Then the high priest stood up and said to Jesus, “Well, aren’t you going to answer these charges? What do you have to say for yourself?” But Jesus remained silent. Then the high priest said to him, “I demand in the name of the living God—tell us if you are the Messiah, the Son of God.”
Jesus replied, “You have said it. And in the future you will see the Son of Man seated in the place of power at God’s right hand and coming on the clouds of heaven.”
Then the high priest tore his clothing to show his horror and said, “Blasphemy! Why do we need other witnesses? You have all heard his blasphemy. What is your verdict?”
“Guilty!” they shouted. “He deserves to die!”
Then they began to spit in Jesus’ face and beat him with their fists. And some slapped him, jeering, “Prophesy to us, you Messiah! Who hit you that time?” (Matthew 26:62–68 NLT)
When Jesus was before the entire Jewish high council, Caiaphas, the high priest, was looking for some pretext under which he could be rid of Jesus for good. Caiaphas wanted to kill him, but he was looking for a way to offload that responsibility onto the Romans. For their kangaroo court, they went so far as to find men who would testify falsely against Jesus, either outright lying about the things he said or misconstruing his intent. Jesus’s response to these false witnesses is silence.
He would have been justified in attempting to correct his accusers on the salient points of their testimony, but he also knew any defense he mounted in his favor would have been disregarded or twisted to further the agenda of the council. Jesus’s self-control in this situation was rooted in the knowledge of who he is. He also knew he was exactly where he needed to be as he made his way to the cross.
Yet when the high priest demands, in God’s name, for Jesus to answer the most basic truth about who he is, he no longer holds his tongue. This, too, was self-control. As we noted a few days ago, self-control is not simply about inaction in the face of temptation, it is measured action in all things. Jesus’s answer to Caiaphas’s accusation concerning his identity got right to the center of things: it told everyone present the truth of his identity and even went one step further to equate the Messiah – and by proxy, himself – as being equal with God.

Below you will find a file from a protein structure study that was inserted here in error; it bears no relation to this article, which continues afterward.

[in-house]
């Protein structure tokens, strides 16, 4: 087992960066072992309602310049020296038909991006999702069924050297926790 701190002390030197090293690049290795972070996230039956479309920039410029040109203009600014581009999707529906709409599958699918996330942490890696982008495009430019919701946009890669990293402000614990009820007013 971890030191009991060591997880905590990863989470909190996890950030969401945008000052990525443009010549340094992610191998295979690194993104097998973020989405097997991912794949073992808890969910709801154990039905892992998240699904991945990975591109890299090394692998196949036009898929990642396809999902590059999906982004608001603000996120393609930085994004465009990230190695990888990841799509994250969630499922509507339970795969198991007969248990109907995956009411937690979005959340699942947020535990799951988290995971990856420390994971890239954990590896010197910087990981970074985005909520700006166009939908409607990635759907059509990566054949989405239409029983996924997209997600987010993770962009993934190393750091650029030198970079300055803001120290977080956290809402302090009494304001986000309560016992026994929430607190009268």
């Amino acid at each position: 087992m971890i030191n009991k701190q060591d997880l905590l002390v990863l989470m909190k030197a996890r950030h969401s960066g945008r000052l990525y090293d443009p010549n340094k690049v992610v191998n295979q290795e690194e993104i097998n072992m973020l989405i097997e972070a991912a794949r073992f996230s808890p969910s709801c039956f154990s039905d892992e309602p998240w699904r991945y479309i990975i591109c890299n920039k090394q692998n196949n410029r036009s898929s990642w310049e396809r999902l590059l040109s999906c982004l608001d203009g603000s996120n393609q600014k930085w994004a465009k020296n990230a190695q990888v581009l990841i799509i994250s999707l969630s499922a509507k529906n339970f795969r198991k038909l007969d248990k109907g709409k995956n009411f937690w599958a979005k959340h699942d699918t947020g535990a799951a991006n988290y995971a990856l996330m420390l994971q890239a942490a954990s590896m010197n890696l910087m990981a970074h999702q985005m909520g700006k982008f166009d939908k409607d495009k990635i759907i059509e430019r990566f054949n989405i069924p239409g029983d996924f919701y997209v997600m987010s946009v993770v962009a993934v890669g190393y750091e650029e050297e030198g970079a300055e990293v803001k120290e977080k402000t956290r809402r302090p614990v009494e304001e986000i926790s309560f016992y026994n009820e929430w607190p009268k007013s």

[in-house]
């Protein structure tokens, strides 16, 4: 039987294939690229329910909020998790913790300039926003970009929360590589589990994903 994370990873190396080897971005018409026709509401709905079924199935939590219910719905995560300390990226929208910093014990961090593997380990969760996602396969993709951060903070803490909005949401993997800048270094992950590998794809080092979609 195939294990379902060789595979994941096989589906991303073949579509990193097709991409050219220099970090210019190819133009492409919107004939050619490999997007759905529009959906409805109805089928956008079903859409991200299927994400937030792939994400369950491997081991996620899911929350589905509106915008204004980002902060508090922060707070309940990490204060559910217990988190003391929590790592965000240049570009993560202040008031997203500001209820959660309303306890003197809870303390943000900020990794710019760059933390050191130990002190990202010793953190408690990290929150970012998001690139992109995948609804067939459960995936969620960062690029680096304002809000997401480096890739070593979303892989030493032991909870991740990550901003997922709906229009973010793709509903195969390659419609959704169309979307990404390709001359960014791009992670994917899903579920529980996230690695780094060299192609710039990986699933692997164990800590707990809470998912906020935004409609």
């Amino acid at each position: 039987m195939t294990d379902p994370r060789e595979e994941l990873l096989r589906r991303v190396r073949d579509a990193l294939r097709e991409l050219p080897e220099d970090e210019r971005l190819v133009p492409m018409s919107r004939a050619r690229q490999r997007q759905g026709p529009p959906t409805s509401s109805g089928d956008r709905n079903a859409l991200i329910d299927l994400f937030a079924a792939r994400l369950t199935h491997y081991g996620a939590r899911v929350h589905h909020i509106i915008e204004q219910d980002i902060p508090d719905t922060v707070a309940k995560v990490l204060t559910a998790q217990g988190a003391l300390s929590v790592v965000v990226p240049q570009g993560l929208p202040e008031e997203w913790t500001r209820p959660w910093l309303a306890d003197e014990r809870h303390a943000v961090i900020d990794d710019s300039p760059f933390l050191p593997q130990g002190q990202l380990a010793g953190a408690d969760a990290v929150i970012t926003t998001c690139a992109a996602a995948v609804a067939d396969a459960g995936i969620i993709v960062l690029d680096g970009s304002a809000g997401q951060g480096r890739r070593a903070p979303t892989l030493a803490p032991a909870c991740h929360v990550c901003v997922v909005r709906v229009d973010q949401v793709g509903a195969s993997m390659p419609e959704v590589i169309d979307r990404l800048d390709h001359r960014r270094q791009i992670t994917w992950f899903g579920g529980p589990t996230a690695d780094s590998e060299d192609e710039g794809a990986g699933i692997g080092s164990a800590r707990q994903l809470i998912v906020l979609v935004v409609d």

It’s more than likely the religious leaders here were operating under the common first-century assumption the Messiah would be a king who sat on David’s earthly throne, kicking out the Romans and ushering in a new age of prosperity and self-governance. All they needed from Jesus was a confession that he was planning to overthrow Rome. Rather than beat around the bush and allow this farce of a trial go on longer than it needed to, Jesus cut through all the extraneous bits. Not only did he give them their desired confession, but he went one step further and announced his divinity.
Throughout his trial, his questioning by Pilate, his torture, and even his time on the cross, Jesus displays immense self-control. Flowing directly out of his intimate connection with the Holy Spirit, Jesus’s self-control was rooted in his knowledge of who he is: the Messiah, the Son of Man come to take away the sins of the world, the Word made flesh, the second person of the Trinity.
Is your self-control – and on the larger scale, your personhood – rooted in a similar manner? Do you reside within the knowledge you are beloved by God as his child? Do you cling to the fact the Holy Spirit dwells within you? Do you find joy that Jesus chose you to serve among his representatives in this world?